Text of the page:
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Nutrition for Older Adults: Care Instructions

Your Care Instructions

Good nutrition is important at any age. But it is especially important for older adults. Eating a healthy diet helps keep your body strong. And it can help lower your risk for disease.

As you get older, your nutrition needs change. Your body needs more of certain nutrients. These include vitamin B12, calcium, and vitamin D. But it may be harder for you to get these and other important nutrients. This could be for many reasons. You may not feel as hungry as you used to. Or you could have problems with your teeth or mouth that make it hard to chew. Or you may not enjoy planning and preparing meals, especially if you live alone.

If you still need help, talk with your doctor. They may recommend that you work with a dietitian. A dietitian can help you plan meals.

Follow-up care is a key part of your treatment and safety. Be sure to make and go to all appointments, and call your doctor or nurse advice line (811 in most provinces and territories) if you are having problems. It's also a good idea to know your test results and keep a list of the medicines you take.

How can you care for yourself at home?

To stay healthy

  • Eat a variety of foods. The more you vary the foods you eat, the more vitamins, minerals, and other nutrients you get.
  • Eat vegetables and fruits. Fresh, frozen, or no-salt canned vegetables and fruits in their own juice, water, or light syrup are good choices.
  • Include foods that are high in vitamin B12 in your diet. Good choices are fortified breakfast cereal, milk or other dairy products, meat, poultry, fish, and eggs. Older adults who don't eat a variety of foods may need to take a daily supplement to get enough B12.
  • Get enough calcium and vitamin D. Good choices include milk, cheese, and yogurt. Other good options are tofu, orange juice with added calcium, and some leafy green vegetables, such as collard greens and kale. If you don't use milk products, fortified soy beverage is another great choice. Talk to your doctor about calcium and vitamin D supplements. If you are 50 or older, Health Canada recommends taking a supplement with 400 IU of vitamin D each day.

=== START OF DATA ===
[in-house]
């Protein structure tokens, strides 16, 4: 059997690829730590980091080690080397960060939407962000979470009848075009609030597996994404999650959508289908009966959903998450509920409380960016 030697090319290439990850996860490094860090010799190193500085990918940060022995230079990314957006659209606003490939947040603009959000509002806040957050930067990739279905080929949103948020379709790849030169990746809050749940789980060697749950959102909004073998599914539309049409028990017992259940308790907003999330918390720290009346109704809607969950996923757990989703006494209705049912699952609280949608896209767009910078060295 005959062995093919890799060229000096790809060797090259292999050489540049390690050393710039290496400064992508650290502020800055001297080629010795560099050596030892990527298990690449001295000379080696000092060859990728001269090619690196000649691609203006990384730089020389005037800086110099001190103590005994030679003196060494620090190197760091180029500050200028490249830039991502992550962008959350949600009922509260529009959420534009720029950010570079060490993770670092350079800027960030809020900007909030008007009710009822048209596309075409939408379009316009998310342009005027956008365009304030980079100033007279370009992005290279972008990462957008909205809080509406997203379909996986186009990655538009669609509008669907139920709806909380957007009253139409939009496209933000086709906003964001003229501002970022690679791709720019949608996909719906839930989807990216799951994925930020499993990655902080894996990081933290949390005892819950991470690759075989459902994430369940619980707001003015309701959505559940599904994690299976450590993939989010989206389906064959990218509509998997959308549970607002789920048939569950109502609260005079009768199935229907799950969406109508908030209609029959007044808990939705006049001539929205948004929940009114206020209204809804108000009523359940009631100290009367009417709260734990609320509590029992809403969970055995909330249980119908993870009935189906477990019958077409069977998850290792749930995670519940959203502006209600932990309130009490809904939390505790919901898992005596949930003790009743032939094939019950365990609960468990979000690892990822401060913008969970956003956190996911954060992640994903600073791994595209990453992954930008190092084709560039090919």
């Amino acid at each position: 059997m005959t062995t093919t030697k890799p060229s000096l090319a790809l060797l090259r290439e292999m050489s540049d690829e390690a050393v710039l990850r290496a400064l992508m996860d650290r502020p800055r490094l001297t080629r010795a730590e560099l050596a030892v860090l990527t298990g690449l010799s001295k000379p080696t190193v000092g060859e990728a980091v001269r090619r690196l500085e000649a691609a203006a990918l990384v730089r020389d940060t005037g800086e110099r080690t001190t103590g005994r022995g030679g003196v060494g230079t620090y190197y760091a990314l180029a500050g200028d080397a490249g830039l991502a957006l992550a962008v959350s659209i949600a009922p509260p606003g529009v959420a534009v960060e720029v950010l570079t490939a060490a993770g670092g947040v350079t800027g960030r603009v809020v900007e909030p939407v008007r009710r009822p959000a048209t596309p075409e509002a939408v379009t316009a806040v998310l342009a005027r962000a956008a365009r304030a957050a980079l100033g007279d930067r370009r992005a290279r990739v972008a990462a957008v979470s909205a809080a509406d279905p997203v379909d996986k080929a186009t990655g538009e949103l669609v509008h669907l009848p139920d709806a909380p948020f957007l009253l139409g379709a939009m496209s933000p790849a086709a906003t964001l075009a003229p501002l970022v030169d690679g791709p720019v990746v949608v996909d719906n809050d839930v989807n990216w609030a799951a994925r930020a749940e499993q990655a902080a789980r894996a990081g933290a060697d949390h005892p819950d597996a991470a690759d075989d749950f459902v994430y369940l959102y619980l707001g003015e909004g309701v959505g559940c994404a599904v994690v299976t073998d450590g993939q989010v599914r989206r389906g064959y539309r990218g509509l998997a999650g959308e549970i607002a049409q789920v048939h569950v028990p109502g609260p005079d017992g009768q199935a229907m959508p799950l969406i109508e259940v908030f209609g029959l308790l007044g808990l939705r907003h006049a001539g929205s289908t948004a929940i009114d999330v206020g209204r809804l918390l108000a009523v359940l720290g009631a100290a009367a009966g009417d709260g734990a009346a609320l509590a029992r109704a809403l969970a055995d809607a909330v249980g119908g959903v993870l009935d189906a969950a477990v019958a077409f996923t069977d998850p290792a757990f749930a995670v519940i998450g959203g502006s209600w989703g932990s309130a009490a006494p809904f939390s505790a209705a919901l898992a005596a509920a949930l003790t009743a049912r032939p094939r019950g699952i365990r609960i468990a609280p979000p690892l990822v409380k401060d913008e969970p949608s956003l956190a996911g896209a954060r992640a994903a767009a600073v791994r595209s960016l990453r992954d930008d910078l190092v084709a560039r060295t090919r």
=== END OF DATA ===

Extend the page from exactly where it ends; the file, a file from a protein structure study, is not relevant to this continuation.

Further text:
• Eat protein foods every day. Good choices include lean meat, fish, poultry, eggs, and cheese. Other good options are cooked beans, peanut butter, and nuts and seeds.
  • Choose whole grain foods. Look for foods including whole grain bread, whole grain cereals, brown rice, quinoa, and oatmeal.

If you have constipation

  • Eat high-fibre foods every day. These include vegetables, fruits, cooked dried beans, and whole grain foods.
  • Drink plenty of fluids. If you have kidney, heart, or liver disease and have to limit fluids, talk with your doctor before you increase the amount of fluids you drink.
  • Ask your doctor if stool softeners may help keep your bowels regular.

If you have mouth problems that make chewing hard

  • Pick canned or cooked vegetables and fruits. These are often softer.
  • Chop or shred meat, poultry, and fish. Add sauce or gravy to the meat to help keep it moist and make it easier to chew and swallow.
  • Pick other protein foods that are soft. These include cheese, peanut butter, cooked beans, cottage cheese, and eggs.

If you have trouble shopping for yourself

  • Ask a local food store to deliver groceries to your home.
  • Contact a volunteer centre and ask for help.
  • Ask a family member or neighbour to help you.

If you have trouble preparing meals

  • Use a microwave oven to cook TV dinners and other frozen or prepared foods.
  • Take part in group meal programs. You can often find these through senior's activity or day programs.
  • Have meals brought to your home. Your community may offer programs that deliver meals, such as Meals on WheelsTM.

If your appetite is poor

  • Try eating smaller amounts of food more often. For example, eat 4 or 5 small meals a day instead of 1 or 2 large meals.
  • Eat with family and friends. Or take part in group meal programs offered through volunteer programs. Eating with others may help your appetite. And it helps you be more social.
  • Ask your doctor if your medicines could cause appetite or taste problems. If so, ask about changing medicines.
  • Add spices and herbs to increase the flavour of food.
  • If you think you are depressed, ask your doctor for help. Depression can affect your appetite. And it can make it hard to do everyday activities like grocery shopping and making meals. Treatment can help.

When should you call for help?

Watch closely for changes in your health, and be sure to contact your doctor or nurse advice line if you have any problems.

Where can you learn more?

Go to

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